Suzano and Spinnova build sustainable textile fibre plant in Finland

The aim is to have commercial production capacity by the end of 2022

  

HELSINKI - Brazilian pulp group Suzano and Finnish cellulose fibre startup Spinnova will build a plant in Finland to make a sustainable textile fibre from wood and waste.

The aim is to have commercial production capacity by the end of 2022, Spinnova Chief Executive Janne Poranen told Reuters.

The fashion industry is seeking sustainable alternatives to cotton, which needs large amounts of water, and viscose, whose traditional production uses toxic chemicals and polyester, blamed for pollutants such as microplastics.

Several research projects based on making cloth from wood are underway.

Spinnova has developed its technology in collaboration with fashion companies such as Bestseller, Marimekko and Bergans. It said on Thursday the world's second largest fashion retailer H&M would also join as a brand partner.

Its technology enables the production of textile fibre without using dissolvents that are harmful to the environment.

"The fact that these fibres can be recycled into a new fibre again and again makes the fibre disruptively circular," it said.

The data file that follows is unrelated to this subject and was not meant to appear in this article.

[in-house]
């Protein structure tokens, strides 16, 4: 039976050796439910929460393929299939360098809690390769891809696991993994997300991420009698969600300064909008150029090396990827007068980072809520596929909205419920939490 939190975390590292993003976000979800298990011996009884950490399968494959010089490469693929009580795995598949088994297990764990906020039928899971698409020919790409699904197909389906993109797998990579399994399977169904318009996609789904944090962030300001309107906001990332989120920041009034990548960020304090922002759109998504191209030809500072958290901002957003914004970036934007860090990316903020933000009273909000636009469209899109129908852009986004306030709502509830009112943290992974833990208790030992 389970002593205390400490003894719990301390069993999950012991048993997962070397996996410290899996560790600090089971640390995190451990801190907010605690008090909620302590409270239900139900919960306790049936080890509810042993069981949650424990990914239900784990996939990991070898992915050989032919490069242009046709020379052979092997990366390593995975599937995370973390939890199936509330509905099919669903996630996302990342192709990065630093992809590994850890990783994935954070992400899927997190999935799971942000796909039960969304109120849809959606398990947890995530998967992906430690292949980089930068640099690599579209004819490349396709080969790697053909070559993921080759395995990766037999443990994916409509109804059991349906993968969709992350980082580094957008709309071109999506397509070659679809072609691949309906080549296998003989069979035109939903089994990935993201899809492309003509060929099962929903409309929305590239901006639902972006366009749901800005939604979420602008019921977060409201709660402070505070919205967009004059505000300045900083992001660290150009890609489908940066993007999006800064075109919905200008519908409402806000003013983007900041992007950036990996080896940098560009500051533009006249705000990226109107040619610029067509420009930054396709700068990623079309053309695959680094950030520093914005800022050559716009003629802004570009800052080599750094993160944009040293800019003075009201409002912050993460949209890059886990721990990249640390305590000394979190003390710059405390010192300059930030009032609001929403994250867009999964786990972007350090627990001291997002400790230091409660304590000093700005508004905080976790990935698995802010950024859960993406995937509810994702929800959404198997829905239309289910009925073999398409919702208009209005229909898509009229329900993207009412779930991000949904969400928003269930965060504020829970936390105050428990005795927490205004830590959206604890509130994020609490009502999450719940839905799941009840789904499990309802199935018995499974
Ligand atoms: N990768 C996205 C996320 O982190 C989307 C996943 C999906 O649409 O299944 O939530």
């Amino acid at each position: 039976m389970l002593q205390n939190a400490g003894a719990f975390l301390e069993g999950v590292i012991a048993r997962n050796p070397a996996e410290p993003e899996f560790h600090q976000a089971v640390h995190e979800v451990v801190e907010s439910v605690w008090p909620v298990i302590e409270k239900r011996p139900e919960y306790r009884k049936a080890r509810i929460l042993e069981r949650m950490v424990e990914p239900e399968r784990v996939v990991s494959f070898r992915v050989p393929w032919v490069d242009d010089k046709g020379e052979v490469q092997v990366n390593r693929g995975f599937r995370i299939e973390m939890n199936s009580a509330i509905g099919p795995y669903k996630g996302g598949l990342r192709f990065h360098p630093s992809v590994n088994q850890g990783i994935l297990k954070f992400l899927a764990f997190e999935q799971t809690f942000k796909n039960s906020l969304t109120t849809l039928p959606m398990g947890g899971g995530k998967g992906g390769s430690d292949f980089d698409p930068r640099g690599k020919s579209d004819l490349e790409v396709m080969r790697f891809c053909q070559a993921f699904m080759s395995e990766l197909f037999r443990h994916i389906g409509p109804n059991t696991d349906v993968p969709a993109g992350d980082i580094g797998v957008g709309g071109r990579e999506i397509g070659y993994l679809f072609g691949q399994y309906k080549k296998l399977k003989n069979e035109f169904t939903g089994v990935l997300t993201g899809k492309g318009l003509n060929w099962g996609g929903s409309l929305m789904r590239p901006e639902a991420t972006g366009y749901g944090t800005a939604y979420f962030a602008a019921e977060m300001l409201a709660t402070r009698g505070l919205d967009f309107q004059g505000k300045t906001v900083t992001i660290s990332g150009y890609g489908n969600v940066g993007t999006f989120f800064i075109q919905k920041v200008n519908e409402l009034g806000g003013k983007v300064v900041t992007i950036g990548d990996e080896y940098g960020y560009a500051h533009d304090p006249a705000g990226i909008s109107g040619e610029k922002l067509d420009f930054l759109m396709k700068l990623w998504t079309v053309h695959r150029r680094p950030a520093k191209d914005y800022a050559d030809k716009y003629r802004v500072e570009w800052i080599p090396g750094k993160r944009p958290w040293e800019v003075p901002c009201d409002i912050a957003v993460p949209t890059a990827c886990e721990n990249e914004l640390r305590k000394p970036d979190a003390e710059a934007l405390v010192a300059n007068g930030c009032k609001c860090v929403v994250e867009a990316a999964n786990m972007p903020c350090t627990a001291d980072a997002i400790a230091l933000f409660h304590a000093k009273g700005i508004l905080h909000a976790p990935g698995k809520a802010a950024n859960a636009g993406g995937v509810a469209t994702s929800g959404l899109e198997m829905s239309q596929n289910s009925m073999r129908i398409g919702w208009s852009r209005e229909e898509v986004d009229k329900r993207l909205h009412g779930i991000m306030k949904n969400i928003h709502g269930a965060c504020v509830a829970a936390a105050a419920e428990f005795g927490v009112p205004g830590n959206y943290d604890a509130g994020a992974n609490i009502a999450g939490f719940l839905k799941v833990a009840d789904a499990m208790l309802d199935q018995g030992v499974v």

Poranen said he believed Spinnova's production method was the only one in the world that used no harmful chemicals at all in the process of dissolving the material.

This week, a venture part-owned by Finnish forestry group Stora Enso, H&M and IKEA announced it was building a demonstration plant in Sweden for another sustainable wood-based textile fibre. 

Suzano and Spinnova will set up their 20 million euro ($24.3 million) plant in Jyvaskyla, north of the Finnish capital Helsinki.

Investment in the project would total about 50 million euros, which included Suzano's investment in producing the raw material micro-fibrillated cellulose, Spinnova said.

It did not disclose the plant's planned production capacity.

Poranen said in an interview it would be possible to scale up production fast if demand for the fibre rose and said the technology could be used to produce fibre from agriculture waste such as wheat or barley straw.

($1 = 0.8224 euros)

(Reporting by Essi Lehto, Editing by Anna Ringstrom and Edmund Blair) ((Essi.Lehto@thomsonreuters.com;))

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